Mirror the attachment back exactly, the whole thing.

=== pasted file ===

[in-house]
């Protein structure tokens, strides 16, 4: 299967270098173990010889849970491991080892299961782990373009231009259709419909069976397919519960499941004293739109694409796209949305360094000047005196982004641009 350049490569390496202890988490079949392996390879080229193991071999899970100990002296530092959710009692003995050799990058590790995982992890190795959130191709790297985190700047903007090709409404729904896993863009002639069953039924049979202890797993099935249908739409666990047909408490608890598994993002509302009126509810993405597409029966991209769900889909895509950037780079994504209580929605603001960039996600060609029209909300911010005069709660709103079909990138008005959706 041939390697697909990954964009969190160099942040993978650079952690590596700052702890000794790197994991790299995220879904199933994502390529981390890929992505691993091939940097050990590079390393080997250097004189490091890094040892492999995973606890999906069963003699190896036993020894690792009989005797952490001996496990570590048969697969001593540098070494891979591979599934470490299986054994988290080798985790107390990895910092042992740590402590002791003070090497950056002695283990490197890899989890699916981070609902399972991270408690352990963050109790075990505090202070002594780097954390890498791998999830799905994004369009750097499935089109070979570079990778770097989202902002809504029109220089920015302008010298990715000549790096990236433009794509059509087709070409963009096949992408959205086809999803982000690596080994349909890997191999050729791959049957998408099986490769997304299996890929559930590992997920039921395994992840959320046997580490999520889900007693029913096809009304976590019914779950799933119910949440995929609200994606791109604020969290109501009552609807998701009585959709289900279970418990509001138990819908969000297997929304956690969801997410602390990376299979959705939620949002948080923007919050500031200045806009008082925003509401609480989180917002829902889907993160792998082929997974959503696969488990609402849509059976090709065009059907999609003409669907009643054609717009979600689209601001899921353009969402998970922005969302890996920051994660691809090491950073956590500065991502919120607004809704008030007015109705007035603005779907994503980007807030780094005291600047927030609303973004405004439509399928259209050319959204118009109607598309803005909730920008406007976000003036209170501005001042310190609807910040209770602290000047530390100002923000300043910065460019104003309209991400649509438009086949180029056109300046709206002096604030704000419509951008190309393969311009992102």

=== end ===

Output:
[in-house]
């Protein structure tokens, strides 16, 4: 299967270098173990010889849970491991080892299961782990373009231009259709419909069976397919519960499941004293739109694409796209949305360094000047005196982004641009 350049490569390496202890988490079949392996390879080229193991071999899970100990002296530092959710009692003995050799990058590790995982992890190795959130191709790297985190700047903007090709409404729904896993863009002639069953039924049979202890797993099935249908739409666990047909408490608890598994993002509302009126509810993405597409029966991209769900889909895509950037780079994504209580929605603001960039996600060609029209909300911010005069709660709103079909990138008005959706 041939390697697909990954964009969190160099942040993978650079952690590596700052702890000794790197994991790299995220879904199933994502390529981390890929992505691993091939940097050990590079390393080997250097004189490091890094040892492999995973606890999906069963003699190896036993020894690792009989005797952490001996496990570590048969697969001593540098070494891979591979599934470490299986054994988290080798985790107390990895910092042992740590402590002791003070090497950056002695283990490197890899989890699916981070609902399972991270408690352990963050109790075990505090202070002594780097954390890498791998999830799905994004369009750097499935089109070979570079990778770097989202902002809504029109220089920015302008010298990715000549790096990236433009794509059509087709070409963009096949992408959205086809999803982000690596080994349909890997191999050729791959049957998408099986490769997304299996890929559930590992997920039921395994992840959320046997580490999520889900007693029913096809009304976590019914779950799933119910949440995929609200994606791109604020969290109501009552609807998701009585959709289900279970418990509001138990819908969000297997929304956690969801997410602390990376299979959705939620949002948080923007919050500031200045806009008082925003509401609480989180917002829902889907993160792998082929997974959503696969488990609402849509059976090709065009059907999609003409669907009643054609717009979600689209601001899921353009969402998970922005969302890996920051994660691809090491950073956590500065991502919120607004809704008030007015109705007035603005779907994503980007807030780094005291600047927030609303973004405004439509399928259209050319959204118009109607598309803005909730920008406007976000003036209170501005001042310190609807910040209770602290000047530390100002923000300043910065460019104003309209991400649509438009086949180029056109300046709206002096604030704000419509951008190309393969311009992102």